If you have friends from a wide variety of socioeconomic classes, your kids won’t be in a bubble. If your kid can go to a good school whilst also getting the well rounded upbringing that it sounds like you can give them, then they’ll have the best of all worlds

  2. If you’re in America, it matters a lot. Higher rated schools attract better teachers and get more funding so they can offer a lot more class options and extracurricular activities. Some schools will even have programs to have kids with good grades take classes at the local universities during the day. I think your experience with no homework and the ability to go to college at night is unique. American schools typically expect kids to have homework but it varies wildly teacher to teacher how much homework is given. I wouldn’t expect kids to not have loads of homework though. Also consider that more funding or more affluent areas will be able to provide better technology typically. In these days with schools doing virtual learning some or all of the time – technology matters. Not just equipment provided but software available can change the learning experience.

  3. I always felt that my biggest priority in terms of where to send my kids to school was that education had to be a top priority to the other parents at the school.

    My mom taught in a district where a common attitude among parents was that school wasn’t important, and that as soon as you were old enough you should drop out and get a job. If that’s the attitude your kids’ classmates parents have imbued on them, you’re going to have a very hard time overcoming that attitude rubbing off on your own kids.

    But if the other parents believe that education is incredibly important for young minds and imbue their children with that attitude, that will be a prevailing attitude among their peers.

    I don’t think college admissions really the most important thing for evaluating a school, but it might be a decent proxy for how parents feel about education, given the readily available data.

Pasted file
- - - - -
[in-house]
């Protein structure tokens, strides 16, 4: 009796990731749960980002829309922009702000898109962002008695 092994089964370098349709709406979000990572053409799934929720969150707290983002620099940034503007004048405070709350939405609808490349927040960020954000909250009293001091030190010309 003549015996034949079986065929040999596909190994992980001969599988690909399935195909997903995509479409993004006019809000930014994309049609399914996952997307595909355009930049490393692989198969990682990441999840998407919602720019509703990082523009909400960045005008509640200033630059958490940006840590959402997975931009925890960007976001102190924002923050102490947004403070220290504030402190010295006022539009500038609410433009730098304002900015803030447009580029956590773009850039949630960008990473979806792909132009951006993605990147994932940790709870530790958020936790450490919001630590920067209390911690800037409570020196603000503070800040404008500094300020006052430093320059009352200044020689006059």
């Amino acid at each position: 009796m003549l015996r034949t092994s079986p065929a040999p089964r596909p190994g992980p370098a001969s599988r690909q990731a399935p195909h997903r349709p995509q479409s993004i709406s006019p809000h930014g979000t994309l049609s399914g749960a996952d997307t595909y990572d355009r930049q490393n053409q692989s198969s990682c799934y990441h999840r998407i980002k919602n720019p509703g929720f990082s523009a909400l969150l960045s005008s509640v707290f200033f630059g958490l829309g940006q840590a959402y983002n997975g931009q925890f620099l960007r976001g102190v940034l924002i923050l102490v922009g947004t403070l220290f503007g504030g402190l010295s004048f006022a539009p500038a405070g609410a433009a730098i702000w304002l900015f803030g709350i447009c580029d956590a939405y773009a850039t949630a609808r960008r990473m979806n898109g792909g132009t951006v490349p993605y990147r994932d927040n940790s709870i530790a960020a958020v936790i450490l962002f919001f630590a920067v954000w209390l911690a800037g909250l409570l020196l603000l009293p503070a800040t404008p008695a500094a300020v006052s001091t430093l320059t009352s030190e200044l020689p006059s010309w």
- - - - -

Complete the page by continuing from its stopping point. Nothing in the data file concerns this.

4. This is kind of a multi factorial question. I think it matters a lot. Not for the reasons you said, but I want my child to be competent in math, reading, and writing. I think those skills are critical your entire life – no matter what career you go into – to be a sufficient adult. I think “good” school is a vague term that can mean all kinds of things to different people. For some people that means safe, for others it means good test scores, and for others it means college entrance statistics. I went to a mediocre elementary school and it was really hard for me to play catch up when I went to a better middle school. I’d argue that’s why I’m so bad at math now, I never had a solid foundation as a kid and none of “comes naturally” like it does for my peers. In general, yeah I think it matters. Not because it’s the difference between your child becoming an engineer or a farmer, though.

  5. Yes I think it matters.

    For us, it was the difference between:

    “I’m bored at school, I don’t want to go to school today My stomach hurts, I’m being bullied on the bus, they are teaching the same stuff we learned last year, there are kids in my class who are disruptive and the teacher doesn’t care” at the low rated school


    “I love school; we are going on another field trip; I have this cool project we are doing this month; my teacher is really smart she spends time with me making sure I understand stuff!” At the 5 star school.

    Also he tested into the Cambridge Programme. He’s in high school learning Forensics and Engineering. They only offer it at 3 high rated public schools in my area. The low rated schools don’t have many opportunities. It’s sad, but I went back to school myself and got a good paying job to move into this area and get my kids in a better school.